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Our Environment: Issue 25 Summer 2000

Our Environment: Christchurch City Council's Environmental Newsletter

Shoppers Seek Out Bargains In Supershed

Bargins at the  SuperShed reuse warehouseTVs, shoes, tools, stoves, mirrors. There’s something for everyone at the RMF’s new SuperShed reuse warehouse.

Situated next to the Bromley wastewater treatment plant, the Supershed is set in landscaped grounds down Shuttle Drive off Pages Rd. Another attractive feature of the site is the nearby buildings and workshops, which could be made available to small businesses and community employment groups to upgrade goods and produce reused/recycled items for sale in the SuperShed.

The warehouse is the latest initiative of the Recovered Materials Foundation, a not- for- profit organisation set up by the Christchurch City Council to develop markets for recovered materials. The RMF has been managing the Council’s recycling centres under contract to the Waste Management Unit for the past two years.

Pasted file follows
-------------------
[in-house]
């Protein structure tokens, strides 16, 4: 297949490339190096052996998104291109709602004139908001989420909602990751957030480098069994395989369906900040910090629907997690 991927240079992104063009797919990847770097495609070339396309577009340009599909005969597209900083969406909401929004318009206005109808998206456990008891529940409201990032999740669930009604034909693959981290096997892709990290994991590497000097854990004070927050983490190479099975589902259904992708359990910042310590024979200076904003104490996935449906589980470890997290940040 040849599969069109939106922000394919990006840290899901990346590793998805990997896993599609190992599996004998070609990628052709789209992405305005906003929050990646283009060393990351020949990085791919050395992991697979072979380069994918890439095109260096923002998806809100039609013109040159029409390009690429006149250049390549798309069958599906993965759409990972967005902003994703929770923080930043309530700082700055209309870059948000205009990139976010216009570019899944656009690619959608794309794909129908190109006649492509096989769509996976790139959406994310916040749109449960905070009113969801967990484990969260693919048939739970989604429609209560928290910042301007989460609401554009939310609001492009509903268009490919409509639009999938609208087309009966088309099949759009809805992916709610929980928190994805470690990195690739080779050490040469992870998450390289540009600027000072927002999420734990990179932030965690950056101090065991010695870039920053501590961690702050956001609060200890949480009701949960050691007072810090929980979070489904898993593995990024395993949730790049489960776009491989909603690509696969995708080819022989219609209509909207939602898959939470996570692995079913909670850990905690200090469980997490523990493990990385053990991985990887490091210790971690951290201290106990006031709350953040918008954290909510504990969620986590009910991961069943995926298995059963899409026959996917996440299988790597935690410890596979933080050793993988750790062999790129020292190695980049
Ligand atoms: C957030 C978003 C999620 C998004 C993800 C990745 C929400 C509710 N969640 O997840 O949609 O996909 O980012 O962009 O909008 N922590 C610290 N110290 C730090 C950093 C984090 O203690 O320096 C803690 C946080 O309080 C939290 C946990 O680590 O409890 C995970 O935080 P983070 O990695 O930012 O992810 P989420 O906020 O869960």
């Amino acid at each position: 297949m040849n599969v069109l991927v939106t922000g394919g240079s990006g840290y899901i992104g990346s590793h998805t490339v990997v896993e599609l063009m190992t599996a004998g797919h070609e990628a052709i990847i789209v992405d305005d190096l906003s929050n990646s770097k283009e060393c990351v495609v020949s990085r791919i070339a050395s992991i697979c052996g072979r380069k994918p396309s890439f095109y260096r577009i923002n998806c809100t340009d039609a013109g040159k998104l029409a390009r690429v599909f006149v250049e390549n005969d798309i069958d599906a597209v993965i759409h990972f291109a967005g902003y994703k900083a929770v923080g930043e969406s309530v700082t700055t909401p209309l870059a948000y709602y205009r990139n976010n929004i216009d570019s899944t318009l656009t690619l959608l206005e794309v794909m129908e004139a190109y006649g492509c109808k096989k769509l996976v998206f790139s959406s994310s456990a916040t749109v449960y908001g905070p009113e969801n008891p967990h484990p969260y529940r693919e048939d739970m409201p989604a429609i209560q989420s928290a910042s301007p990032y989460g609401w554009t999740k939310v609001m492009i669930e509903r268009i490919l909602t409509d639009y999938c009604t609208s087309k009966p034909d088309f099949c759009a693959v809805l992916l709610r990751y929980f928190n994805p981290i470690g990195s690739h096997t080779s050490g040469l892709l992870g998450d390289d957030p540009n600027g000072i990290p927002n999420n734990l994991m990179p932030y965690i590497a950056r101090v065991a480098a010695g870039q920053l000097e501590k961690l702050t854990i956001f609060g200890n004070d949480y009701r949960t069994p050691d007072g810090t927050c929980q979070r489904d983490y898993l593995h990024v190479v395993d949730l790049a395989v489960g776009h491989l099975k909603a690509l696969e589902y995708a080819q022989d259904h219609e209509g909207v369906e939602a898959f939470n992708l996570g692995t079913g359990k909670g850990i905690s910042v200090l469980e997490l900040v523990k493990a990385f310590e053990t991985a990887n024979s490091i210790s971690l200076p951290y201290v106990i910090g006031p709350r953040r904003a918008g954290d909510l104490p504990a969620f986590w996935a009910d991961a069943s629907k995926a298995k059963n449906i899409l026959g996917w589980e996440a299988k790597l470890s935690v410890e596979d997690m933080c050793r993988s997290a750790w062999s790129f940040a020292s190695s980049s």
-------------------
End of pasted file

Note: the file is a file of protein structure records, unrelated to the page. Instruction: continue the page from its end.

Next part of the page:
It set up the new SuperShed to look like a supermarket, with wide signposted rows of clean, displayed goods. The “shed” part of the name was derived from media personality and author Jim Hopkins’ book “Blokes and Sheds”. Jim Hopkins played a major role in the launch of the new SuperShed at the end of October.

Staff have noticed a marked increase in new customers visiting the SuperShed. It now has a higher average weekly turnover than the three former recycling centres combined. Relocating the retail outlets to a central warehouse has also provided additional space for materials recovery at the refuse stations. The extra space allows more cars to pull in and out to drop off materials without having to compete for parking space with customers purchasing goods.

Additional staff have been employed to assist customers identify and off-load reusable/recyclable materials at the refuse stations. Recovered materials are then loaded into containers for weighing and transported to the SuperShed. This is the first time in New Zealand that all recovered materials can be accurately weighed to assess the impact these centres have on wastestream diversion.

Sarah Gordon

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